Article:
Encountering Huberia

Positioning an Eighteenth-Century Professor in Time


  • Christian Flow Mississippi State University




Gesner, Göttingen, history of humanities, Huber, philology, professors, university, history of scholarship, wives and daughters


This article implicates the question of what a scholar is with the question of when a scholar is: that is, how a scholar is positioned in time. The act of such positioning—“timing”—involves a wide array of negotiations: it embraces everything from the way a scholarly investigator construes their temporal relationship to their object, to the way they countenance past and future investigators, to the rapidity with which they write. And of course, it demands the efforts of other people. Using the case of the eighteenth-century Göttingen professor Johann Matthias Gesner (1691–1761), this piece explores how one scholar “timed” himself in three very different arenas—his domestic and day-to-day scheduling, his reading, and his projection of his scholarship and reputation into the future. To get at how temporal positioning is a shared enterprise, the article works to excavate the role of his female family members in the process. By amplifying the traces left by Gesner’s granddaughter, the titular Huberia—along with her mother, grandmother, and great aunt—in sources documenting the professor’s life, we are able to encounter, if only fragmentarily, some of those who helped Gesner constitute himself temporally.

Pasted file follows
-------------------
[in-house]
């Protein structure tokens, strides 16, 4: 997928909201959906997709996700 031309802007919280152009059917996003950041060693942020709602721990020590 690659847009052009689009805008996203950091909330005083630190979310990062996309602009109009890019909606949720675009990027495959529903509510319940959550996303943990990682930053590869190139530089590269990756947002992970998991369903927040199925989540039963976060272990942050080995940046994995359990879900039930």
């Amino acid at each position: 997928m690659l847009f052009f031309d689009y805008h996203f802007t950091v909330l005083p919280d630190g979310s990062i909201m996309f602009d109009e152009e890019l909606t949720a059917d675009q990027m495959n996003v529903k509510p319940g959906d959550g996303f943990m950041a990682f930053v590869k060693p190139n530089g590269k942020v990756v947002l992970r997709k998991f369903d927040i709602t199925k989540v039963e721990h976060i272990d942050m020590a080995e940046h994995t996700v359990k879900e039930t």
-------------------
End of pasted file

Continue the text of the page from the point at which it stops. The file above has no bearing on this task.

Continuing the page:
Author Biography

Christian Flow, Mississippi State University

Christian Flow is an assistant professor of history at Mississippi State University, specializing in the history of science and scholarship since the Renaissance. He is at work on a book about attempts to create a comprehensive dictionary of the Latin language.






Special Issue